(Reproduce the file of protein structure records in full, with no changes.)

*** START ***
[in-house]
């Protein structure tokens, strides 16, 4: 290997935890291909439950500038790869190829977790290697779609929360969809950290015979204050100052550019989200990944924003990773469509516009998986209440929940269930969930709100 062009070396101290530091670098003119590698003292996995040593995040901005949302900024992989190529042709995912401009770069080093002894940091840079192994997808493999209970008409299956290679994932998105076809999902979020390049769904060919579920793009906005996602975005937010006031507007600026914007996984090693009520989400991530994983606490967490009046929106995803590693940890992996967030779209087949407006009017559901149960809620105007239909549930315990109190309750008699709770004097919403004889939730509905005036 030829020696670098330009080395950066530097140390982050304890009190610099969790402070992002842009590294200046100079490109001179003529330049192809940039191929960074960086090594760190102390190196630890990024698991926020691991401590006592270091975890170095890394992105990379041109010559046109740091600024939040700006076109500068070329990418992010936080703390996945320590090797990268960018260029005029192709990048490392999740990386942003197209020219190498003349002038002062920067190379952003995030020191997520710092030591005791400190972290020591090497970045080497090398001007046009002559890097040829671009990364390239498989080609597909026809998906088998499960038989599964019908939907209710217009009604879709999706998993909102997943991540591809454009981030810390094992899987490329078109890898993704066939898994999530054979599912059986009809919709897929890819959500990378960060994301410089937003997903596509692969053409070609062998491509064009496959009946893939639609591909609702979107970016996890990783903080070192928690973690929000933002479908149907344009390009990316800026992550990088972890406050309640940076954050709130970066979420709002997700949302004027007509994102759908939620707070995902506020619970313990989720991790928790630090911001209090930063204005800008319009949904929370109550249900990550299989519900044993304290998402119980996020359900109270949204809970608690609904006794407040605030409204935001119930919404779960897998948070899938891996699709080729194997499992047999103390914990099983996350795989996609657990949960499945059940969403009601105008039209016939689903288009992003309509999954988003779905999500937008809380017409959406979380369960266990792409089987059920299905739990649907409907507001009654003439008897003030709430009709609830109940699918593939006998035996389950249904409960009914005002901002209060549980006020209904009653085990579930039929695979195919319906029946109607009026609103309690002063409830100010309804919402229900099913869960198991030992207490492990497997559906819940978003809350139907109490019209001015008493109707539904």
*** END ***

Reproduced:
[in-house]
């Protein structure tokens, strides 16, 4: 290997935890291909439950500038790869190829977790290697779609929360969809950290015979204050100052550019989200990944924003990773469509516009998986209440929940269930969930709100 062009070396101290530091670098003119590698003292996995040593995040901005949302900024992989190529042709995912401009770069080093002894940091840079192994997808493999209970008409299956290679994932998105076809999902979020390049769904060919579920793009906005996602975005937010006031507007600026914007996984090693009520989400991530994983606490967490009046929106995803590693940890992996967030779209087949407006009017559901149960809620105007239909549930315990109190309750008699709770004097919403004889939730509905005036 030829020696670098330009080395950066530097140390982050304890009190610099969790402070992002842009590294200046100079490109001179003529330049192809940039191929960074960086090594760190102390190196630890990024698991926020691991401590006592270091975890170095890394992105990379041109010559046109740091600024939040700006076109500068070329990418992010936080703390996945320590090797990268960018260029005029192709990048490392999740990386942003197209020219190498003349002038002062920067190379952003995030020191997520710092030591005791400190972290020591090497970045080497090398001007046009002559890097040829671009990364390239498989080609597909026809998906088998499960038989599964019908939907209710217009009604879709999706998993909102997943991540591809454009981030810390094992899987490329078109890898993704066939898994999530054979599912059986009809919709897929890819959500990378960060994301410089937003997903596509692969053409070609062998491509064009496959009946893939639609591909609702979107970016996890990783903080070192928690973690929000933002479908149907344009390009990316800026992550990088972890406050309640940076954050709130970066979420709002997700949302004027007509994102759908939620707070995902506020619970313990989720991790928790630090911001209090930063204005800008319009949904929370109550249900990550299989519900044993304290998402119980996020359900109270949204809970608690609904006794407040605030409204935001119930919404779960897998948070899938891996699709080729194997499992047999103390914990099983996350795989996609657990949960499945059940969403009601105008039209016939689903288009992003309509999954988003779905999500937008809380017409959406979380369960266990792409089987059920299905739990649907409907507001009654003439008897003030709430009709609830109940699918593939006998035996389950249904409960009914005002901002209060549980006020209904009653085990579930039929695979195919319906029946109607009026609103309690002063409830100010309804919402229900099913869960198991030992207490492990497997559906819940978003809350139907109490019209001015008493109707539904």